The original island encompassed nearly 3.5 acres but was increased in size two times, first with the addition of the three-acre Island Number Two. This second island included hospital wards and an administration building. A third island of five acres was added in 1910 with additional hospital facilities for isolating immigrants with contagious diseases.

The new Ellis Island Immi---gra-tion Station cost more than $1.5 million to complete. It reopened on December 17, 1900. 

Despite the unquestioned physical superiority of the new immigration station, one "oversight" was to have repercussions for years to come. In planning the reconstruction, officials calculated that no more than a half -million immi-grants a year would pass through New York on their way to new lives in America. It would prove to be a gross miscalculation. 

"A Den of Thieves"

As gracious as the new receiving station appeared on the outside, its insides were riddled with graft, corruption and cruelty for the next few years. Inspectors demanded bribes from immigrants who appeared to have money; if the bribe was questioned, or slow in coming, an immigrant was detained. Other inspectors would admit pretty young women on the condition that the women meet them later at a hotel. Railroad agents sold tickets at inflated prices. Immigrants were compelled to buy box lunches they didn't want for many times their value. Employees at the Money Exchange simply lied about the exchange rates and then pocketed the difference. Some American immigration inspectors were discovered issuing fake certificates of citizenship for a fee and splitting the profits with ship officers.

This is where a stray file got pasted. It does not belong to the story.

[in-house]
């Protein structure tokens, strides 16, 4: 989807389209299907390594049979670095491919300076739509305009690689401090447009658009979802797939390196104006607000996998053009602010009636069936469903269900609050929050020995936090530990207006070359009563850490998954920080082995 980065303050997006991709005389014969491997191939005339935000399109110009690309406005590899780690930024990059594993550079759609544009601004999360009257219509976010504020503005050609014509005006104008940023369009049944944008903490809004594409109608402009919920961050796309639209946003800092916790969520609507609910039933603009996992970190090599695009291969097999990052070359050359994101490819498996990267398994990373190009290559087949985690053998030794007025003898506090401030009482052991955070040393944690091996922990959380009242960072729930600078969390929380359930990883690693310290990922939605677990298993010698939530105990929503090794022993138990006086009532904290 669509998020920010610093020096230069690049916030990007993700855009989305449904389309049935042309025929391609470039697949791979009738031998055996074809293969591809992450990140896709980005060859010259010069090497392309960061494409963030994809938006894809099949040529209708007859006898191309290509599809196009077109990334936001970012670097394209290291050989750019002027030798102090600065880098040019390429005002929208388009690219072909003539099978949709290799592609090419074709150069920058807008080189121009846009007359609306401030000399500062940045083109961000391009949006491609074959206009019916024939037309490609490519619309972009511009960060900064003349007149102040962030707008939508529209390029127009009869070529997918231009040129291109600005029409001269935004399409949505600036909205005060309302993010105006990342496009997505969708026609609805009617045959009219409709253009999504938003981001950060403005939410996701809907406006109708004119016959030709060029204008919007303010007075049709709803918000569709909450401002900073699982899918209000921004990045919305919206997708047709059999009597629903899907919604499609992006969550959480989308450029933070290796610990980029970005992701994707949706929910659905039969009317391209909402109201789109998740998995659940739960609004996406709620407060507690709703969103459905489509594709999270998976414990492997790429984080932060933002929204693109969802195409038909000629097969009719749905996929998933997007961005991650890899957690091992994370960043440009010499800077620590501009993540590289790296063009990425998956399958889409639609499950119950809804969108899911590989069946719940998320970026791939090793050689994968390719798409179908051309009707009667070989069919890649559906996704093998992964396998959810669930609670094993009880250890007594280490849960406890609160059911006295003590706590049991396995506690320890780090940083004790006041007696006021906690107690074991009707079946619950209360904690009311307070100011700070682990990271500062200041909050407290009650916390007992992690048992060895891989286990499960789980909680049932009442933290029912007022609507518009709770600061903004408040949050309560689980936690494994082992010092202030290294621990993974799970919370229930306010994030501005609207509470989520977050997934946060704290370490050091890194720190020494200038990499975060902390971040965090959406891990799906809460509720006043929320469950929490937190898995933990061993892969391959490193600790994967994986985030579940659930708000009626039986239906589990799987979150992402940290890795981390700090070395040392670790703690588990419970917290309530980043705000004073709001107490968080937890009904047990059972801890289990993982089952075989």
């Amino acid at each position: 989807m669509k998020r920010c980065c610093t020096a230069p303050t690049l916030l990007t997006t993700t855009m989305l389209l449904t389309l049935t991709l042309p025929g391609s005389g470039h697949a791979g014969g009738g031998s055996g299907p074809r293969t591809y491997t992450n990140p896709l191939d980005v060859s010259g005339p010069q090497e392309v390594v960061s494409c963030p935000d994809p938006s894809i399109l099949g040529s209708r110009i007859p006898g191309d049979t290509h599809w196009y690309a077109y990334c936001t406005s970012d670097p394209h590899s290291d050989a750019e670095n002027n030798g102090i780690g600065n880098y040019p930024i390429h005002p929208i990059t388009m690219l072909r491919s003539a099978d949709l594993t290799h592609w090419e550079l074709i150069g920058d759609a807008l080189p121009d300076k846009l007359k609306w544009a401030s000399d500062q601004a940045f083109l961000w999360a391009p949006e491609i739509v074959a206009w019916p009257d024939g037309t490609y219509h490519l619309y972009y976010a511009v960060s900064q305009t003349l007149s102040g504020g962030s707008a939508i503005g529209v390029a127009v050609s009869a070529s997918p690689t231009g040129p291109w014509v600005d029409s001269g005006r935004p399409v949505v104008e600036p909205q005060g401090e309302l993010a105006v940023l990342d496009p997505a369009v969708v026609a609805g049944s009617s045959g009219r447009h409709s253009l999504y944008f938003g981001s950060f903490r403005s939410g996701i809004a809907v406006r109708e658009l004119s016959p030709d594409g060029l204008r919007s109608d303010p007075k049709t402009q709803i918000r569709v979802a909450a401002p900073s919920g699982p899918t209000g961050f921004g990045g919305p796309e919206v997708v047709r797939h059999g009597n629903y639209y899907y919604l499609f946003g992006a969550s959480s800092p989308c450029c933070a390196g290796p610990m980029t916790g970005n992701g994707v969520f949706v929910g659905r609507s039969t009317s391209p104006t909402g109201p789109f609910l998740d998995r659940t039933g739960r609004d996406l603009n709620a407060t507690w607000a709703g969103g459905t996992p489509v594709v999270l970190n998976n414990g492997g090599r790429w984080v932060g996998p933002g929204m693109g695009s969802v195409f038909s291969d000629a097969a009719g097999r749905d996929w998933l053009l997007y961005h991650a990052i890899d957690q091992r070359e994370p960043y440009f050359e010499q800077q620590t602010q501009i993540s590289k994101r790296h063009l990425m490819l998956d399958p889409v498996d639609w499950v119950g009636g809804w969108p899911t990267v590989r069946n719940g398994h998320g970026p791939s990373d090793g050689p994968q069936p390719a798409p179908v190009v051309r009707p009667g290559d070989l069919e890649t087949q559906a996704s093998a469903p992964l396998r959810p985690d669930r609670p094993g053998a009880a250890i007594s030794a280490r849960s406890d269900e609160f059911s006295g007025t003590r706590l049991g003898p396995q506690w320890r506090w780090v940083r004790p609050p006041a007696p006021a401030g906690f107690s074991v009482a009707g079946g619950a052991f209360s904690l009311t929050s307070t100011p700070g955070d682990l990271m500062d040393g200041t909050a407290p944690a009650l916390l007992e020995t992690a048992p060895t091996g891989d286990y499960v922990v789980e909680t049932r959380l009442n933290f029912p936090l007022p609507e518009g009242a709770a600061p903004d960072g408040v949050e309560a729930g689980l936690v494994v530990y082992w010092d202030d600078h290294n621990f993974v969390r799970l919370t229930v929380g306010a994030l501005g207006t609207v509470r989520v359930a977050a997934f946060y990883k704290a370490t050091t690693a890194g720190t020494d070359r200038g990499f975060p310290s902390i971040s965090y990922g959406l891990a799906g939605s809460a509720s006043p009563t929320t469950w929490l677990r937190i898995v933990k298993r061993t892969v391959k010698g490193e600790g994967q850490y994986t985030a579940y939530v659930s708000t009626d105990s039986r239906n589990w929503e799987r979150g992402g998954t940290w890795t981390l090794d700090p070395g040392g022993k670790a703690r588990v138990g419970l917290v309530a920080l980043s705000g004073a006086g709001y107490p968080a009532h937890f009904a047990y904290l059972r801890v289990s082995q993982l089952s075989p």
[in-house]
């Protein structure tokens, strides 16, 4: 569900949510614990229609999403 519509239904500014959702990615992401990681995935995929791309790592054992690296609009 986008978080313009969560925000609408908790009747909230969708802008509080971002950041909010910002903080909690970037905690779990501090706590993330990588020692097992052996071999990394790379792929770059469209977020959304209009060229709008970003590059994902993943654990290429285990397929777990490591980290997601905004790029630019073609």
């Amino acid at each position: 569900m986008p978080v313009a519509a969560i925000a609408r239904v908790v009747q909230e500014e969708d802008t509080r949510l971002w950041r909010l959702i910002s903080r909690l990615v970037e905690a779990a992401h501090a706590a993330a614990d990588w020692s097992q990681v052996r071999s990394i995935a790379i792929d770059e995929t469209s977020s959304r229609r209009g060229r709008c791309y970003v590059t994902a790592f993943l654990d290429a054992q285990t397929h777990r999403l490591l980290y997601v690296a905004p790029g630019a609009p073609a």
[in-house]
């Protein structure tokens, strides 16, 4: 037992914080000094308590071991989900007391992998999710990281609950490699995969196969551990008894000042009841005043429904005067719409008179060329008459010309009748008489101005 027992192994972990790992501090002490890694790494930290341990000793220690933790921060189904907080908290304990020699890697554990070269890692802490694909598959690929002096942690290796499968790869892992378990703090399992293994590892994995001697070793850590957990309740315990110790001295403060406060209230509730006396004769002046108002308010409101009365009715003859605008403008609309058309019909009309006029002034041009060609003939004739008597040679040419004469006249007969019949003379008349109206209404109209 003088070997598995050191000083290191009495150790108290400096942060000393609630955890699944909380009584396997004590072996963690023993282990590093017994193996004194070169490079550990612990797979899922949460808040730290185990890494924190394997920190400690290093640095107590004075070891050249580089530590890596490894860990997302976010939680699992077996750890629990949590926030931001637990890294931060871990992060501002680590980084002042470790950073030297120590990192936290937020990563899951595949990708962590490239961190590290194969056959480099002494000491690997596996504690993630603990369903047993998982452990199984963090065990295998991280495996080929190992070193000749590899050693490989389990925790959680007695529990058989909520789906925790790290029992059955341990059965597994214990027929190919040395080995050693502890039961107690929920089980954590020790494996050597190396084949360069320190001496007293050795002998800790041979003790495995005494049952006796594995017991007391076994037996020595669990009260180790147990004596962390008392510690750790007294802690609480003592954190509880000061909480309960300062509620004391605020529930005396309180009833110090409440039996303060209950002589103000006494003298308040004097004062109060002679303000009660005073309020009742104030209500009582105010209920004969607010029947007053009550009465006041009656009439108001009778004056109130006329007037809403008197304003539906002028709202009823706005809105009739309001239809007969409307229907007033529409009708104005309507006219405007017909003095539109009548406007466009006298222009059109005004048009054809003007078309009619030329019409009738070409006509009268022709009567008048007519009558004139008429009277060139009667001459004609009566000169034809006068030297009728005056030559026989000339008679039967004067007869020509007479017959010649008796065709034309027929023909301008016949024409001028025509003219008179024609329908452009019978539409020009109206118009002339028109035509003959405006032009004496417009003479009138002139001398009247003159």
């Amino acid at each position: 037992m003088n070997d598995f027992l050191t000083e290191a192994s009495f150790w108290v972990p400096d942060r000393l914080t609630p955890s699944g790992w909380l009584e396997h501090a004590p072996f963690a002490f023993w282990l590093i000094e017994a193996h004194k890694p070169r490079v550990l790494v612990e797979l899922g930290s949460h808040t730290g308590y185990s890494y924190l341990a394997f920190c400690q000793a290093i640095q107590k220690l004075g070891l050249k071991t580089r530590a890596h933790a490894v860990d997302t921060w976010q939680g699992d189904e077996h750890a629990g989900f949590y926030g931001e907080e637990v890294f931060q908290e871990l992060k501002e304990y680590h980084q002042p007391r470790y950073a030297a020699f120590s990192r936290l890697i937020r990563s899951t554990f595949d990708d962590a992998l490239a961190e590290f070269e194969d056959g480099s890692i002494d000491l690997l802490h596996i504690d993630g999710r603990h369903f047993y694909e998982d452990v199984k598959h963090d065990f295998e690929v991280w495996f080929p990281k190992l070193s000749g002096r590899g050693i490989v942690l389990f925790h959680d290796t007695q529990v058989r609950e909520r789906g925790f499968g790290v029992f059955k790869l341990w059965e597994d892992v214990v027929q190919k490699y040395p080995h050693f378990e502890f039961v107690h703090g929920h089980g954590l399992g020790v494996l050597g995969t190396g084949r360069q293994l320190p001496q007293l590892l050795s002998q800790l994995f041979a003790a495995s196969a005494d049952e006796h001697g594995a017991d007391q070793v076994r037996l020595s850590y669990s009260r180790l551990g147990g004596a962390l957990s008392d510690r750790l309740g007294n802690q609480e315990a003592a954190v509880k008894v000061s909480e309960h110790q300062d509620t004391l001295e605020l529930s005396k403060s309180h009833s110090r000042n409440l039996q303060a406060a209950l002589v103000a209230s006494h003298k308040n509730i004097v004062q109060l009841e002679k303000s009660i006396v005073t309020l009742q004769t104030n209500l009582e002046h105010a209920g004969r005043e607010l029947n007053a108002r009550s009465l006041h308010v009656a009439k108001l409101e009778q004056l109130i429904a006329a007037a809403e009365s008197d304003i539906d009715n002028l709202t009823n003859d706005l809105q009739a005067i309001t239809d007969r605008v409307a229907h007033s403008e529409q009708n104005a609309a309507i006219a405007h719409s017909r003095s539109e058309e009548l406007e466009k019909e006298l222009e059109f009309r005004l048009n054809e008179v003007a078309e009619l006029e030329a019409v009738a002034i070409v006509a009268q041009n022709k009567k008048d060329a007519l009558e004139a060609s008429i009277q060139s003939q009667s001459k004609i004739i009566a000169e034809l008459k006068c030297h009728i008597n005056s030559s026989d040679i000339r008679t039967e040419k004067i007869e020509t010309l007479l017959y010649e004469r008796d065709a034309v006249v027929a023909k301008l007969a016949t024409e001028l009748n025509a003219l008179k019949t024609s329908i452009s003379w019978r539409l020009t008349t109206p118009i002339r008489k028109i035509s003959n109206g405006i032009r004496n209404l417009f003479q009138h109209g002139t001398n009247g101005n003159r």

When, in 1901, this greed-infested situation was brought to the attention of President Theodore Roosevelt, the cleanup of Ellis Island began within a month. Several senior officials, including the commissioner of Immigra-tion and the head of the Bureau of Immi-gration in Washington, D.C., were replaced.

Cleaning Up the Corruption

In April 1902, William Williams, a young Wall Street lawyer, was appointed as the new commissioner. He awarded new contracts for the food, money exchange and baggage concessions solely on the basis of merit. He wanted the immigrants to have only the best services available. Employees were harshly reprimanded for drunkenness (once quite common), forbidden special favors (such as free passes from the railroads) and constantly reminded to treat immigrants with "kindness and consideration." Within a few months, his reform policies had completely changed the atmosphere at Ellis Island. And not a moment too soon, for the island's busiest years were still ahead. 

The War Years

With the outbreak of World War I in August 1914, immigration to America all but ceased. Many European nations closed their borders, seas were unsafe to travel and unemployment in America was on the rise. 

Ellis Island became host to those who could not be admitted to the United States yet could not be returned to their original homes. It served as an internment center for 1,500 German sailors and 2,200 suspected "aliens and spies."

The large hospital was turned over to the War and Navy departments for the care of almost 700 wounded soldiers and sailors.

Then a second catastrophe struck the island, again under the dark of night.

A Second Threat of Oblivion